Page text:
LONDON (Reuters) - Tata Steel will finance the repair of a blast furnace at Britain’s largest steelworks in Port Talbot, Wales, extending its life by seven years and soothing concerns about its commitment to Europe’s steel sector, four sources told Reuters.
India’s Tata Steel (TISC.NS) signed a preliminary deal last year to merge its European steel assets with those of Germany’s Thyssenkrupp (TKAG.DE) in a move driven chiefly by a need to address steelmaking overcapacity in Europe.
Fully relining a blast furnace typically costs over 150 million pounds ($200 million) and gives the furnace an additional 20 years of life approximately, while the repairs Tata is looking at will cost about half of that, the industry sources said.
Tata Steel declined to comment.
With earnings at the Port Talbot running at a fraction of those at Tata and Thyssenkrupp’s European assets and Britain’s exit from the EU posing extra risks, the plant was seen as particularly vulnerable in the event of a downturn.
But with Tata Steel looking to extend the life of one of its two Port Talbot blast furnaces and a new vision at the firm’s Indian parent following a top level management change last year, industry sources say those concerns are receding.
“We are nowhere near where we were two years ago,” one industry source said, referring to the steel sector crisis of late 2015 in which Tata attempted to sell the its UK assets, including the Port Talbot plant which was losing 1 million pounds a day at one point.
Under the terms of a deal Tata signed with British unions in late 2016, the company committed to no forced redundancies at Port Talbot and to keeping a two blast furnace operations at the plant until 2021.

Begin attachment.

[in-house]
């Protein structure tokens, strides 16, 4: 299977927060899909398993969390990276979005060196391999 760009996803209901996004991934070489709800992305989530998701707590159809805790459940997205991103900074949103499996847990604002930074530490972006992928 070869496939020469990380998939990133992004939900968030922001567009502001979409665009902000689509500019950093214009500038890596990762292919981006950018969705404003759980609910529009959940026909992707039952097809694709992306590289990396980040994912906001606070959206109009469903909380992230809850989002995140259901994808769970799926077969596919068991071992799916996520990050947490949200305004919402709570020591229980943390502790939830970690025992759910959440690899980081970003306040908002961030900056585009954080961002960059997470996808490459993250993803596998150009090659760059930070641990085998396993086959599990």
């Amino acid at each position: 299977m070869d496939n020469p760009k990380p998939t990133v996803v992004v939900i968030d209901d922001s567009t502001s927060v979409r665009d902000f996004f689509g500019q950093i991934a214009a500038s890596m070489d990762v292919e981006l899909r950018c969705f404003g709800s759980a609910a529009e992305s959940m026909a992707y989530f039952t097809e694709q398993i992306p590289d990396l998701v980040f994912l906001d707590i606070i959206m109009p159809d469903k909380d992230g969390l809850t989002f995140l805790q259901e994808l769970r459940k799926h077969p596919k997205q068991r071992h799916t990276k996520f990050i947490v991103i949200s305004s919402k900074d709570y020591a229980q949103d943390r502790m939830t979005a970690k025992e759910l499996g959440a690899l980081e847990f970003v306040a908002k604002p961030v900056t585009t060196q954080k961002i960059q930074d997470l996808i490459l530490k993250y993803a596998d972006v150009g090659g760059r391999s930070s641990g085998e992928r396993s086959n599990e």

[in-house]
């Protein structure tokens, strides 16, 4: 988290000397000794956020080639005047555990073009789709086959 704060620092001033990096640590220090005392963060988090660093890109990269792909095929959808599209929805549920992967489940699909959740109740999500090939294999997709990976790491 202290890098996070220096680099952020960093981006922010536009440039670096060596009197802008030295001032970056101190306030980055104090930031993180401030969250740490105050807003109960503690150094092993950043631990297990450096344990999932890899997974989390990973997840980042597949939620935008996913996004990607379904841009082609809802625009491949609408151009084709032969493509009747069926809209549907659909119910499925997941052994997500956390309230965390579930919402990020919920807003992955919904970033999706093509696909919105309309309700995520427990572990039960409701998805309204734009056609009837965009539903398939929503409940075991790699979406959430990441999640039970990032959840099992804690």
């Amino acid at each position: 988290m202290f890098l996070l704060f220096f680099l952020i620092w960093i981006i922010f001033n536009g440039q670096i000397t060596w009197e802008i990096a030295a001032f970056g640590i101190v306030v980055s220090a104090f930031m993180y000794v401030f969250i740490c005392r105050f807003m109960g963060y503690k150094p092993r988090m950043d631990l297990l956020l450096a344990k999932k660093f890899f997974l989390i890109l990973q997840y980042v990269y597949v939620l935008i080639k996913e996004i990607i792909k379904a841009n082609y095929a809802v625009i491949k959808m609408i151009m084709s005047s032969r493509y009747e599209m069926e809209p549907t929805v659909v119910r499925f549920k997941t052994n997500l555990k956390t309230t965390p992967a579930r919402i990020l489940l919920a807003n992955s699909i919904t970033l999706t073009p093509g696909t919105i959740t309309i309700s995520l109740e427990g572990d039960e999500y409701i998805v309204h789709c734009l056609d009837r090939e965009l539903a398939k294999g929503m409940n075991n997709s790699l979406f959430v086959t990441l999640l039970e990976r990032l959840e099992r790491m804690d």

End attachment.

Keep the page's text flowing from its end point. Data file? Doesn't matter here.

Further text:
Given that the blast furnace Tata is looking to repair - blast furnace five - was due to end its life in 2018-19, the company was obliged to do something to extend its life by another two years.
Tata is, however, going beyond that with more costly, long-term repairs. It is also investing more than the 100 million pounds a year it committed to spend on its UK assets over the next decade under its deal with unions.
Earlier this month, Tata said it had invested more than 14 million pounds in one of its Port Talbot mills, in a move that would increase capacity by 150,000 tonnes per year. In November, it announced 30 million pounds of investments in the plant.
The Community union, representing workers at Port Talbot, will continue to push for a full reline of blast furnace five, said Steve McCool, the union’s national officer.
The global steel sector is emerging from a crisis in which global prices slid to 12-year lows in late 2015, resulting in plant closures, capacity reductions, and thousands of jobs cuts. Prices have since recovered some 60 percent, according to consultants MEPS.
Tata on Friday reported a five-fold increase in third-quarter profit, boosted by strong volume growth in India and rising steel prices. Shares in the company have risen some 6 percent since the results were published.
Reporting by Maytaal Angel; Editing by Veronica Brown and David Evans